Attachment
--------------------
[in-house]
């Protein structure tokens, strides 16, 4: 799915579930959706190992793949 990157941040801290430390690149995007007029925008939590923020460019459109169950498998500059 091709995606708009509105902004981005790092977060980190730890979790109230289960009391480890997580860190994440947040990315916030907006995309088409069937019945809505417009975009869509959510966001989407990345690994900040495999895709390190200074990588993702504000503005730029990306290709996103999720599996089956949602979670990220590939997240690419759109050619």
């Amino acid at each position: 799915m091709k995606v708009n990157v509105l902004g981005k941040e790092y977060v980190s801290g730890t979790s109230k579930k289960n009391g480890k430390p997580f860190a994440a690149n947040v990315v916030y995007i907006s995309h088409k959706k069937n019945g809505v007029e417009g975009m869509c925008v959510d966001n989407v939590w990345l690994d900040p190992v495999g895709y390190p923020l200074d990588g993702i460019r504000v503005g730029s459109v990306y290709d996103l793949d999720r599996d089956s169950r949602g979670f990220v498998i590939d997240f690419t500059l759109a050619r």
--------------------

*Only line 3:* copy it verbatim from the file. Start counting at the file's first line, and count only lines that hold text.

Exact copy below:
């Amino acid at each position: 799915m091709k995606v708009n990157v509105l902004g981005k941040e790092y977060v980190s801290g730890t979790s109230k579930k289960n009391g480890k430390p997580f860190a994440a690149n947040v990315v916030y995007i907006s995309h088409k959706k069937n019945g809505v007029e417009g975009m869509c925008v959510d966001n989407v939590w990345l690994d900040p190992v495999g895709y390190p923020l200074d990588g993702i460019r504000v503005g730029s459109v990306y290709d996103l793949d999720r599996d089956s169950r949602g979670f990220v498998i590939d997240f690419t500059l759109a050619r």